Spondylolisthesis is a spinal condition that causes lower back pain. It occurs when one of your vertebrae, the bones of your spine, slips out of place onto the vertebra below it. Most of the time, nonsurgical treatment can relieve your symptoms. If you have severe spondylolisthesis, surgery is successful in most cases.
Spondylolisthesis is a condition involving spine instability, which means the vertebrae move more than they should. A vertebra slips out of place onto the vertebra below. It may put pressure on a nerve, which could cause lower back pain or leg pain.
The word spondylolisthesis (pronounced spohn-di-low-less-THEE-sis) comes from the Greek words spondylos, which means "spine" or "vertebra," and listhesis, which means "slipping, sliding or movement."
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Both spondylolysis and spondylolisthesis cause low back pain. They are related but not the same.
Types of spondylolisthesis include:
Less common types of spondylolisthesis include:
Spondylolisthesis and spondylolysis occur in about 4% to 6% of the adult population. It’s possible to live with spondylolisthesis for years and not know it, since you may not have symptoms.
Degenerative spondylolisthesis (which occurs due to aging and wear and tear on the spine), is more common after age 50 and more common in women than men.
When back pain occurs in teens, isthmic spondylolisthesis (usually caused by spondylolysis) is one of the most common causes.
You may be more likely to develop spondylolisthesis due to:
To determine how severe spondylolisthesis is, your healthcare provider gives it a grade:
Your healthcare provider will start with nonsurgical options, such as rest and physical therapy. These treatments often relieve symptoms. Your healthcare provider may recommend surgery if you:
Overextending the spine is one of the main causes of spondylolisthesis in young athletes. Genetics may play a role, too. Some people are born with thinner vertebral bone. In older adults, wear and tear on the spine and disks (the cushions between vertebrae) can cause this condition.
You may not experience any symptoms of spondylolisthesis. Some people have the condition and don’t even know it. If you do have symptoms, lower back pain is typically the main one. The pain may extend to the buttocks and down the thighs. You may also experience:
Your healthcare provider will do a physical exam and ask you about your symptoms. You will then likely need an imaging scan to confirm the diagnosis.
Treatment depends on the grade of the slippage, your symptoms, age and overall health. Your healthcare provider will discuss treatment options with you. You may need medication, physical therapy or surgery.
Nonsurgical treatments include:
You may need surgery if you have high-grade spondylolisthesis, the pain is severe or you’ve tried nonsurgical treatments without success. The goals of spondylolisthesis surgery are to:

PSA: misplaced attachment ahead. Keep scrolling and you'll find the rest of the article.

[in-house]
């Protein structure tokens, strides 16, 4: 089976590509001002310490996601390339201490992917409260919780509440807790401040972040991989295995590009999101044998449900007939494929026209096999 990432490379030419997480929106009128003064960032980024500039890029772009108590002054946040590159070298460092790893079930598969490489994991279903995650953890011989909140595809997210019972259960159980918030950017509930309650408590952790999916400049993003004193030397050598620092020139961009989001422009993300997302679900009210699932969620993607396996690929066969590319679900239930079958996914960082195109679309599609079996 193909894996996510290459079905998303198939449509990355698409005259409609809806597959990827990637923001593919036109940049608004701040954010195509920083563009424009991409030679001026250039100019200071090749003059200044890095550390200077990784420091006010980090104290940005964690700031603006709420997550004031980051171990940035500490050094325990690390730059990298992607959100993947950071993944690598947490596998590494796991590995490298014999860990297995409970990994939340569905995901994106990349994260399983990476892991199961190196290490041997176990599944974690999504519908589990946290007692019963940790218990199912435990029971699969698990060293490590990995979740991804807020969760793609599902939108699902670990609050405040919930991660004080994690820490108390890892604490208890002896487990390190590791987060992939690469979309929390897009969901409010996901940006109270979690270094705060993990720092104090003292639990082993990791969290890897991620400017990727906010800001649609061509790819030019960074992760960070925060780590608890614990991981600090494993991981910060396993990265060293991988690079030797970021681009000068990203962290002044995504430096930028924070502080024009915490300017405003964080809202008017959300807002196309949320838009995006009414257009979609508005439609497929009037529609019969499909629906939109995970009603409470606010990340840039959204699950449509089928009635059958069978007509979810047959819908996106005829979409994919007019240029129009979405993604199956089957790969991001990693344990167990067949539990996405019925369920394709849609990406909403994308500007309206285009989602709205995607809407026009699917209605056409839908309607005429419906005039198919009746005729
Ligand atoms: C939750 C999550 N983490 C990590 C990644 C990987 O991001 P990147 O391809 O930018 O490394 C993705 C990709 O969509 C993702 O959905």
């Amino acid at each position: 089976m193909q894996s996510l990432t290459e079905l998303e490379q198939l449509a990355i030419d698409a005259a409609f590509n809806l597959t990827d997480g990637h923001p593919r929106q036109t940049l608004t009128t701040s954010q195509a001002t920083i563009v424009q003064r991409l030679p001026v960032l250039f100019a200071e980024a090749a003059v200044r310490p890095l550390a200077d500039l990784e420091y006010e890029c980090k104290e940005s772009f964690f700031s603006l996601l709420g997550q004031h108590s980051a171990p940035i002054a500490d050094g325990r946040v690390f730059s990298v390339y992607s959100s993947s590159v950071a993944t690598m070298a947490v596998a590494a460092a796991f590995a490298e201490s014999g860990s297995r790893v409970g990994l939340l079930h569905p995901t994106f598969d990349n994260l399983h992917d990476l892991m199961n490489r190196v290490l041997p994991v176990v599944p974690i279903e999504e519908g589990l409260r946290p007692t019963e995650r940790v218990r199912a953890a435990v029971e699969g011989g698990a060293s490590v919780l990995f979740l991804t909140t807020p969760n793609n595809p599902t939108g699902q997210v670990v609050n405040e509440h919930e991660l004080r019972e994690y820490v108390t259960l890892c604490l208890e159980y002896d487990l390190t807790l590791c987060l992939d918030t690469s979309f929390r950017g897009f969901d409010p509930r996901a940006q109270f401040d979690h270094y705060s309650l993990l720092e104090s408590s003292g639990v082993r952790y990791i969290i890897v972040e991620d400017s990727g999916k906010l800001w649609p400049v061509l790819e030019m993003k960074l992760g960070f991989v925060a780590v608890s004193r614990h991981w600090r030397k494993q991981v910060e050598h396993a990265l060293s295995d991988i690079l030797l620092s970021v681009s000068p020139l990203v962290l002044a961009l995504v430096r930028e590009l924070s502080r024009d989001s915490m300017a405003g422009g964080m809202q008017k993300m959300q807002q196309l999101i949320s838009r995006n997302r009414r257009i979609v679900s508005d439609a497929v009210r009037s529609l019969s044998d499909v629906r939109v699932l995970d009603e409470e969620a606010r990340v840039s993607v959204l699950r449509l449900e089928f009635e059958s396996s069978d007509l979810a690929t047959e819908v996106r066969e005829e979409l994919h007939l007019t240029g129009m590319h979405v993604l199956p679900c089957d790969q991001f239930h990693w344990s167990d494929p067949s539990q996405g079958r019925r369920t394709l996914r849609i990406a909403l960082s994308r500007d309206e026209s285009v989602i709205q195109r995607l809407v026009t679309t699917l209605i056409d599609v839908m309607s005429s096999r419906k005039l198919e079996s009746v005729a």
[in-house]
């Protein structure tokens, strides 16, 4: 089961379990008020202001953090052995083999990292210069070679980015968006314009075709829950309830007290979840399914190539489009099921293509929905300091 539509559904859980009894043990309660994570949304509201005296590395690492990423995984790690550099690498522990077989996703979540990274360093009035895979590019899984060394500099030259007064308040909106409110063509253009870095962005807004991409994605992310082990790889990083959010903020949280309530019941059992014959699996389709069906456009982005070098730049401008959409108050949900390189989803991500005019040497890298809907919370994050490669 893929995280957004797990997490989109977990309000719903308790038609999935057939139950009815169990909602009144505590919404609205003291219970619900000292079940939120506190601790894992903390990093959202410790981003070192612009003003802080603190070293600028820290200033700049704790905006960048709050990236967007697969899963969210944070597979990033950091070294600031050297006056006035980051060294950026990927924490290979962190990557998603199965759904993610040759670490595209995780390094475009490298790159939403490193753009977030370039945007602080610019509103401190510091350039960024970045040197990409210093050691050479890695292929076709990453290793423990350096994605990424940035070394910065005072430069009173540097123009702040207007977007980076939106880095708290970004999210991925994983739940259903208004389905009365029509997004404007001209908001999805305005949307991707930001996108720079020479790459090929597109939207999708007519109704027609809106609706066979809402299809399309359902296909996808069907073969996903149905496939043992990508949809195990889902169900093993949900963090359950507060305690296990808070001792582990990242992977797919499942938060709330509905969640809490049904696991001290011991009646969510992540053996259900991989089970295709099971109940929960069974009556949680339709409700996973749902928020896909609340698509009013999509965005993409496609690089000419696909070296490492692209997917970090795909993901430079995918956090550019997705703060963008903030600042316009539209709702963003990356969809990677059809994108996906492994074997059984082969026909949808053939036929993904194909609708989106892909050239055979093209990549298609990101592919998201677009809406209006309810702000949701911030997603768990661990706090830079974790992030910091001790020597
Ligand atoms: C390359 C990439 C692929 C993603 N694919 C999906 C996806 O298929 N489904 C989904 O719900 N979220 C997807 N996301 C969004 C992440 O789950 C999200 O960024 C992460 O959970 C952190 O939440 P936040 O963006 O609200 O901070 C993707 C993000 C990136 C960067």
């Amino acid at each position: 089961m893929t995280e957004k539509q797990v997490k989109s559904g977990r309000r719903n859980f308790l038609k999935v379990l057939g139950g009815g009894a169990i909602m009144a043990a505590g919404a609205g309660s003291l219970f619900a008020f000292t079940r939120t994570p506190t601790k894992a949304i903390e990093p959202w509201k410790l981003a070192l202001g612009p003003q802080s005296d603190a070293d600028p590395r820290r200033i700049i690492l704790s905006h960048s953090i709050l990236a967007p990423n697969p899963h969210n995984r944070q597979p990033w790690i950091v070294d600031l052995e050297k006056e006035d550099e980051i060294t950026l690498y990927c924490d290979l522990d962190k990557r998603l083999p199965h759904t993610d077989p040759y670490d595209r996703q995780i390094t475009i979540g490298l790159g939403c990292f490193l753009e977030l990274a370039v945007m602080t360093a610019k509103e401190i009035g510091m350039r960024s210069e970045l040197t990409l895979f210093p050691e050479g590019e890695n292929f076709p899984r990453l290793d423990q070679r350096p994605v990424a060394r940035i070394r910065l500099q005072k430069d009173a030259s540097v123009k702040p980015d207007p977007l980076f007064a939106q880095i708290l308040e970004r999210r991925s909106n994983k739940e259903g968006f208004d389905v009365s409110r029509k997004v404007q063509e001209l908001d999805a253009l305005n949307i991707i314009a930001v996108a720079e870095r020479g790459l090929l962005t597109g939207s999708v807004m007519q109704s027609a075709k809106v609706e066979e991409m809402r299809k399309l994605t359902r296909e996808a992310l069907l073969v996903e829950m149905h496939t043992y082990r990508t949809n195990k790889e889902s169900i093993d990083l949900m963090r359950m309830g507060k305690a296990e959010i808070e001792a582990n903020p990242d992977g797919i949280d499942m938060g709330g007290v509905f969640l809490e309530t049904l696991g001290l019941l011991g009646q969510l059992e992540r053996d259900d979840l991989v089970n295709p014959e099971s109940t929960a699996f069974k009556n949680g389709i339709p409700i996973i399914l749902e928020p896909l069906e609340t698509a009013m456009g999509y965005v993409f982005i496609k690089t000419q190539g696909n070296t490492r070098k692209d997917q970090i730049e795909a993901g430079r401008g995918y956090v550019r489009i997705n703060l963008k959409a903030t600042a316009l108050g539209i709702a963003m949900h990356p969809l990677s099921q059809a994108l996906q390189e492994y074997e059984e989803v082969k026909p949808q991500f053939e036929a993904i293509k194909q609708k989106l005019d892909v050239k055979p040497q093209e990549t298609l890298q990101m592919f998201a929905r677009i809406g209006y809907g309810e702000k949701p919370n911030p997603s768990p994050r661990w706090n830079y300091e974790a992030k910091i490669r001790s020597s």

Surgery for back pain due to spondylolisthesis typically involves spinal decompression, with or without fusion. Decompression alone is almost never done in isthmic spondylolisthesis. Studies show fusion with decompression may give better outcome than decompression alone. During a decompression surgery, your surgeon removes bone and disk from the spine. This procedure gives the nerves space inside the spinal canal, relieving pain.
For a fusion surgery, your surgeon fuses (connects) the two affected vertebrae. As they heal, they form into one bone, eliminating movement between the two vertebrae. You may experience some limited spinal flexibility as a result of the surgery.
Most of the time, pain is gone after you recover from spondylolisthesis surgery. You can gradually begin to resume your activities until you are back to full function and movement.
You can take steps to reduce your risk of spondylolisthesis:
Your healthcare provider may recommend exercises to strengthen the back and abdominal muscles, especially for children. Make sure to have regular checkups so your healthcare provider can detect any problems early on.
The chances of spondylolisthesis coming back, or recurring, are higher if the grade was higher. For people with a minor slippage, the condition may never come back.
Surgery has a high success rate. People who have surgery for spondylolisthesis often return to an active life within a few months of surgery. You will likely need rehabilitation after surgery to help you get back to full function.
While the condition won’t go away on its own, you can often experience relief through rest, medication and physical therapy.
Nonsurgical treatments cannot undo the crack or slippage, but they can provide long-term pain relief. Surgery can relieve pressure on the nerves, stabilize the vertebrae and restore your spine’s strength.
First, take a break from strenuous activity and exercise. Try over-the-counter medications to relieve pain and inflammation. And make sure to see your healthcare provider, who can help you figure out next steps.
A note from Cleveland Clinic
Spondylolisthesis is a common cause of back pain, but it is not dangerous and doesn’t need to take over your life. Many treatments are available, from medication and physical therapy to spinal surgery. If you have low back pain or find it difficult to walk, stand or bend over, talk to your healthcare provider to find out how you can feel better.
Last reviewed by a Cleveland Clinic medical professional on 08/07/2020.
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